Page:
Yesterday, the Wall Street Journal attacked President Obama's plans for health care reform on the grounds that only the private sector and an environment where Americans are "exposed to the true cost of their care" can effectively regulate the cost of health care.
The White House has argued that regional variations in health care quality and cost show that health care reform can improve efficiency and quality in the health care system while cutting waste. Attempting to cast doubt on this claim, the WSJ suggests that variations in cost among regions are due to needed experimentation, not waste or greed:
Think about comparative effectiveness. Why is low-cost, high-quality Minnesota, say, already making more rational decisions than high-cost, lower-quality Texas? It's ridiculous to suggest that doctors in Rochester have access to clinical information that isn't available in Houston. If it's because the former are simply better physicians, well, medicine isn't Lake Wobegon, where everyone is the Mayo Clinic.
The reality is that after three decades of economic research, the reasons that spending varies are still highly uncertain. As in politics, everything is local in health care. Most of the variation is due to the use of services and mix of care that patients receive, while some relates to labor costs and local prices. The abiding mystery is why practice patterns oscillate so widely, even among hospitals in the same city.
Not surprisingly, variation is greatest when doctors don't agree on the best treatments — as with back injuries, for example. Another part is technology. New therapies are developed at an astonishing pace. Consider the stent, which props open arteries after a heart attack and was barely used in 1994. By 1998 stents were used in a majority of coronary surgeries. Constant innovation means that there must be trial and error, and thus regional spending variation.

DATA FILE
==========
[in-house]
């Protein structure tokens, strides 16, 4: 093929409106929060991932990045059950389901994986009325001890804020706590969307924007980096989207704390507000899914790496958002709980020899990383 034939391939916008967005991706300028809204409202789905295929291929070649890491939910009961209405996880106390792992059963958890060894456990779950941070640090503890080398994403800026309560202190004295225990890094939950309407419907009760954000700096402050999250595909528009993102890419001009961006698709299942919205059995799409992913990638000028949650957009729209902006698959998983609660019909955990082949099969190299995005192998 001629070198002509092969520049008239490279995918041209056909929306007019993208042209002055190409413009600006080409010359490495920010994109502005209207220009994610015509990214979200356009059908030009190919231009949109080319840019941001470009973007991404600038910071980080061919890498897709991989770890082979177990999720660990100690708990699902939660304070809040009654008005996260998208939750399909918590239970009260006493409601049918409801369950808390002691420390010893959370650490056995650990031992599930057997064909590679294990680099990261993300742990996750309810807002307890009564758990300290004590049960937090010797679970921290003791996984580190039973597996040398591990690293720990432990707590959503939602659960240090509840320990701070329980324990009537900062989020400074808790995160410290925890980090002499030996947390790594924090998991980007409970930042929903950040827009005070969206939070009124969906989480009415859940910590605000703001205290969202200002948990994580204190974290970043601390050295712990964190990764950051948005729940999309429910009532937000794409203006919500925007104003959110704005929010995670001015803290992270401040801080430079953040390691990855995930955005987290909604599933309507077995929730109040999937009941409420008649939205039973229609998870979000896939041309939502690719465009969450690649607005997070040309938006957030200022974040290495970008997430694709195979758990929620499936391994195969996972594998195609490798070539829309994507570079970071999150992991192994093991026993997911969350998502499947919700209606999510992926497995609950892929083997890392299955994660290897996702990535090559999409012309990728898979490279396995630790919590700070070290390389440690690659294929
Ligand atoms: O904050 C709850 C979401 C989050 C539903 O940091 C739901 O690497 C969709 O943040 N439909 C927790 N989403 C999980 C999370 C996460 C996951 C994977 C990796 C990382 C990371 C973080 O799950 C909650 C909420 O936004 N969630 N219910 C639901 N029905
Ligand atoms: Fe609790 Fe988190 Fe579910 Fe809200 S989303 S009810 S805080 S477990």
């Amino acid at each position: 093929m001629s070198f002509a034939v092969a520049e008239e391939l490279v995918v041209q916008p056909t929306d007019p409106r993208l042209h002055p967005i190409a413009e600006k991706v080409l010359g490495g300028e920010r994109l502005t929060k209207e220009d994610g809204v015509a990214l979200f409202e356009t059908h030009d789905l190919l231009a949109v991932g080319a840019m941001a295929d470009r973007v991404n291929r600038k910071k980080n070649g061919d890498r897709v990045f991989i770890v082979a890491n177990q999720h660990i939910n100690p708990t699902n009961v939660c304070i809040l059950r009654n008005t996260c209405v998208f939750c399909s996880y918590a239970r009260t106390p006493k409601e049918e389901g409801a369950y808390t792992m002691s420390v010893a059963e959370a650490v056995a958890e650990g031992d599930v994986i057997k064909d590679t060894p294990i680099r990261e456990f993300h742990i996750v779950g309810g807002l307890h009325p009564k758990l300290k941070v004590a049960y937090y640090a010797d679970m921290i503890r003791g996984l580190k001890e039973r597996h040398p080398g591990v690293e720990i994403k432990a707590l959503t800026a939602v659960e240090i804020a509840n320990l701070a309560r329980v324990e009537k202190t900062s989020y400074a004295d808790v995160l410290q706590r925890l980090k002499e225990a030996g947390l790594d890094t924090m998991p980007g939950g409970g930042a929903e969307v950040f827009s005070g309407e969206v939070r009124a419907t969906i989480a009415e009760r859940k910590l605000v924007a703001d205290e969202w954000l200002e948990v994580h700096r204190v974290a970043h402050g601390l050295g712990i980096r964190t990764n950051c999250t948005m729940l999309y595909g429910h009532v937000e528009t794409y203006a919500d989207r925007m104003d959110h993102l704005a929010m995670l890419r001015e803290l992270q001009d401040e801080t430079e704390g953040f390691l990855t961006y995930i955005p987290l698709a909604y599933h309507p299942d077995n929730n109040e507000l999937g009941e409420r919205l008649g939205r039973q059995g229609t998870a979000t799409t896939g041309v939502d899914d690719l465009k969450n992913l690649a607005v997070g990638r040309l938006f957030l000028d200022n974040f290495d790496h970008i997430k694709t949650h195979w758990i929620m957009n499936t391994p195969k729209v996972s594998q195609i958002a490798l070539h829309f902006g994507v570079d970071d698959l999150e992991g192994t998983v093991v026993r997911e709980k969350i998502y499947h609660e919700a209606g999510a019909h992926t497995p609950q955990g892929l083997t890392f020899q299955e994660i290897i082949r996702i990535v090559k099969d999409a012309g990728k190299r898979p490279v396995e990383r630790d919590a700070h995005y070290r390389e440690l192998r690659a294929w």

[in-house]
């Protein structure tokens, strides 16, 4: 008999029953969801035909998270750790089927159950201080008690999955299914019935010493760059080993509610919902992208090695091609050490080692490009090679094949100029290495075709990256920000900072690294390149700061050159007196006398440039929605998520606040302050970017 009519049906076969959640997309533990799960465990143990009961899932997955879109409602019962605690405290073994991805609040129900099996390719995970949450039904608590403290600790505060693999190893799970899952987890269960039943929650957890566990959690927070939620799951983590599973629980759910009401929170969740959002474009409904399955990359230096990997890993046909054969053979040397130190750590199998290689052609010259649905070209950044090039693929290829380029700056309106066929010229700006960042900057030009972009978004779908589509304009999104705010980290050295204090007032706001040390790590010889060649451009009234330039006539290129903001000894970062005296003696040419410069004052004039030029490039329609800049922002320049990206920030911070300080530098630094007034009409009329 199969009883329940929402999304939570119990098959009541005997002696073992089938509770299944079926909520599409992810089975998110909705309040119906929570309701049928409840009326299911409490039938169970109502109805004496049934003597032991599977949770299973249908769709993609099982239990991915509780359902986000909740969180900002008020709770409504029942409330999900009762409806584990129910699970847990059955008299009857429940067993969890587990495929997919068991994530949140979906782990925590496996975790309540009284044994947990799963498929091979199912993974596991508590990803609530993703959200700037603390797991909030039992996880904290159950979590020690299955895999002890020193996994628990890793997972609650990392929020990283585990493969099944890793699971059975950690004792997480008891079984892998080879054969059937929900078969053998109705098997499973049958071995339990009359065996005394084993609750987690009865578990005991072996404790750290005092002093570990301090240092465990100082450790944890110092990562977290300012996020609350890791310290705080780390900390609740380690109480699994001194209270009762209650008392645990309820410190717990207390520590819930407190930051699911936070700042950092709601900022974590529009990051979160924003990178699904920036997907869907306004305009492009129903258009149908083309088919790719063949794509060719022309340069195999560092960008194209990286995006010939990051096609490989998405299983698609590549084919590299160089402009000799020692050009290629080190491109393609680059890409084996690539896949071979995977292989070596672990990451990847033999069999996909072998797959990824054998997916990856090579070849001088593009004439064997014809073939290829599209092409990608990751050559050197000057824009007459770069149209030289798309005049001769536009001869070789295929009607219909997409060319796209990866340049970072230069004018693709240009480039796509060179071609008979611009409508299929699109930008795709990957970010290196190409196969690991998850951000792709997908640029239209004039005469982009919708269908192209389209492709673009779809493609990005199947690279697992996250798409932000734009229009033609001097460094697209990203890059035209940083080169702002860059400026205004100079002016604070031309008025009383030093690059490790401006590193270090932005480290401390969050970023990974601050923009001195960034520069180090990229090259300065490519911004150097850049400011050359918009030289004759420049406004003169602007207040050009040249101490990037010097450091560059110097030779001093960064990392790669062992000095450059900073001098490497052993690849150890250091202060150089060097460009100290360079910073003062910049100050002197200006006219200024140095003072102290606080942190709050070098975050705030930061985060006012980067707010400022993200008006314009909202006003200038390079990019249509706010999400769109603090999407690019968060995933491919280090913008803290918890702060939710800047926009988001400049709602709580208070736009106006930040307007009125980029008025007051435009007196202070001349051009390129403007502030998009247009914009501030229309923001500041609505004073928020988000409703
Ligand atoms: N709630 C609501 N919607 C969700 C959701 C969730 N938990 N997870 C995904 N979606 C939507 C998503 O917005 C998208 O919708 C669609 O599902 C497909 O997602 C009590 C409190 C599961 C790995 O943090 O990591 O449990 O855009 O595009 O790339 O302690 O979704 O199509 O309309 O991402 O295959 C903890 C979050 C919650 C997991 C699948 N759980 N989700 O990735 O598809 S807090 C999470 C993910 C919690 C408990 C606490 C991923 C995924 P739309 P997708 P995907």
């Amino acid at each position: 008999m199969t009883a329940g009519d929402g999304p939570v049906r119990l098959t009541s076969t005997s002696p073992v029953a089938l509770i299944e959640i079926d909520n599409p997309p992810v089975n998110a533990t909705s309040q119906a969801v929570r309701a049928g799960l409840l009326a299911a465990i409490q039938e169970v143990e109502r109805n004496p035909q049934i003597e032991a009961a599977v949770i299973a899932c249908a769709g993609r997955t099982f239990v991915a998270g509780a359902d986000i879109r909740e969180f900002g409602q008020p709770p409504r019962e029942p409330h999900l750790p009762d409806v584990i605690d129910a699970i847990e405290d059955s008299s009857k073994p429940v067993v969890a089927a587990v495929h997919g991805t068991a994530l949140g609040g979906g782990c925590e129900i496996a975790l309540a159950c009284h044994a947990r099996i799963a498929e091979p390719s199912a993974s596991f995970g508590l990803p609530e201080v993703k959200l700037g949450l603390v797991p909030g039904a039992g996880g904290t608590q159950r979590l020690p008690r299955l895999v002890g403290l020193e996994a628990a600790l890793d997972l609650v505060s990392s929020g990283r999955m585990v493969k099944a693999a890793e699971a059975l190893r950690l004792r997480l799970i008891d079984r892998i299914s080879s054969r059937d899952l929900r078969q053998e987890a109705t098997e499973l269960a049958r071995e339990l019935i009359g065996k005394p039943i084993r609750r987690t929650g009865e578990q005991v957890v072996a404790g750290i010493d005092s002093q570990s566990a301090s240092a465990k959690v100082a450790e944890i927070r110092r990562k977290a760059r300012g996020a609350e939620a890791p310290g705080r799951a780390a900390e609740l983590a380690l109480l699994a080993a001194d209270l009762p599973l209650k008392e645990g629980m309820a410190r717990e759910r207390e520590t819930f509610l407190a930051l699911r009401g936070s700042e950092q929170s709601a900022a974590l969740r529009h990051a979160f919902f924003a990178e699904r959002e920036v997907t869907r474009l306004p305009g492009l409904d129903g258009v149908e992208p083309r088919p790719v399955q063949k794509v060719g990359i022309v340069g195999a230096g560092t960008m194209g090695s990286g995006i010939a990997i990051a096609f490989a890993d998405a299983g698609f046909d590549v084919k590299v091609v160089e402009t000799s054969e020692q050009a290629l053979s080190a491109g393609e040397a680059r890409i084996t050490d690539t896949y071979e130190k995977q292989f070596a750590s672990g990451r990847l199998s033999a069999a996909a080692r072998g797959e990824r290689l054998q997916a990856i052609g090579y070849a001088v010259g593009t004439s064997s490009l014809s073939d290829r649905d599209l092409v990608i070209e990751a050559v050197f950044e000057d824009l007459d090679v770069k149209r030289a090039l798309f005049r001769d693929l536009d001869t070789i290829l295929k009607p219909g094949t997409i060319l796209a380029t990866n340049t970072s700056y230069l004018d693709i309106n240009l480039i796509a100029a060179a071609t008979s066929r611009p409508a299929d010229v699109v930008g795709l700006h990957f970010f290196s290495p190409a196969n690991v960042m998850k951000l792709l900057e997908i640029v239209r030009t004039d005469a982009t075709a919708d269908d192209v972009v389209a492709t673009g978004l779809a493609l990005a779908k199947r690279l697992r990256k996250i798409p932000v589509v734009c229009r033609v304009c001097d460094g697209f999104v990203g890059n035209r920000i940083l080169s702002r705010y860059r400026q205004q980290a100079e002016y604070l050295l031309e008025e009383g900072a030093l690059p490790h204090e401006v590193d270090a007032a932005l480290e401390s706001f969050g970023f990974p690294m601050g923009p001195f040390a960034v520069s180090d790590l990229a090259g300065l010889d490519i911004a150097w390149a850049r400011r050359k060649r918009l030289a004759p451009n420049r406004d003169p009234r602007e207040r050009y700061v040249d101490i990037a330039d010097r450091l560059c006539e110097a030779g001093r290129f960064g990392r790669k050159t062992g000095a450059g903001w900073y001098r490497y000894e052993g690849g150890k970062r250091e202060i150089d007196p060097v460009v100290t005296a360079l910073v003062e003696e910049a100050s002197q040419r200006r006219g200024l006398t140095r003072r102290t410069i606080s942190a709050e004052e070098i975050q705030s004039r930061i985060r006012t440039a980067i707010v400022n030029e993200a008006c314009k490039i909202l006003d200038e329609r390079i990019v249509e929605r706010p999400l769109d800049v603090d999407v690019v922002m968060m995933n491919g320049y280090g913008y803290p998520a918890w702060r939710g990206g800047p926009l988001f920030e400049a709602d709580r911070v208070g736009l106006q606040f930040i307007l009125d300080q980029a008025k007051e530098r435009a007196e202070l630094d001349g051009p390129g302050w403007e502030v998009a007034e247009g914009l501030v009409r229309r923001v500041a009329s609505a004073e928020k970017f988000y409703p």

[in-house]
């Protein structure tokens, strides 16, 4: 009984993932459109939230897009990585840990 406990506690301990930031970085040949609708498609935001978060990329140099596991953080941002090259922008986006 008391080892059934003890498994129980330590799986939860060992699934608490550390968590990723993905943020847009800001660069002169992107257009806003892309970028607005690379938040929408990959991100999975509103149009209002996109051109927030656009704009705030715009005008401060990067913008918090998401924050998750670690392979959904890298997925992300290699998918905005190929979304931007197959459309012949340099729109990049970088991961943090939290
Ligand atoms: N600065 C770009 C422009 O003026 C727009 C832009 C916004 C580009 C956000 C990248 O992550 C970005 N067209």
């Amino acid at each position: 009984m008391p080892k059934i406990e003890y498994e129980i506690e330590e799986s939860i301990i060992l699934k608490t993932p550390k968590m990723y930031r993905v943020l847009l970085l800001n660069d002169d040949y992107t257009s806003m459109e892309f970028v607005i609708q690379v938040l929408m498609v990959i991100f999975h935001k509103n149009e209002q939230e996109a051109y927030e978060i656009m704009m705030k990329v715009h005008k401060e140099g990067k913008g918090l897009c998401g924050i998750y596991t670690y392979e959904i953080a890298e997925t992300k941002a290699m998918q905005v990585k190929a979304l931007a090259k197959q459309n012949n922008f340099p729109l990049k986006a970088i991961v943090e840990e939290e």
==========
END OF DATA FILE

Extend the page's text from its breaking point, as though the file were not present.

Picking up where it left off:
Such technological change is the most important driver of health spending. Modern medicine can do so much more than it could in the past, but this costs a lot even as it has bought a lot in extending and improving lives. In a 2001 study, David Cutler (an Obama adviser) and Mark McClellan (a Bush adviser) found that the benefits of lower infant mortality and better treatment of heart attacks "have been sufficiently great that they alone are about equal to the entire cost increase for medical care over time."
No less an authority than Mr. Orszag admits that stomping out regional variation means constraining this experimentation. "Future increases in spending could be moderated if costly new medical services were adopted more selectively in the future than they have been in the past and if the diffusion of existing costly services was slowed," Mr. Orszag told Congress last year, when he was CBO director. He was careful to note that "savings are possible without a substantial loss of clinical value," but how does he know? Even if health planners in Washington could arbitrarily reduce spending in high-cost areas, low-value treatments may not be what go over the side.
The WSJ's speculations, however, are undermined by Atul Gawande's recent piece on extraordinarily high health care costs in the town of McAllen, Texas. Gawande delves into the cultural, institutional, and economic factors that drive doctors in certain areas to recommend more treatments and tests for their patients than many other doctors would consider necessary.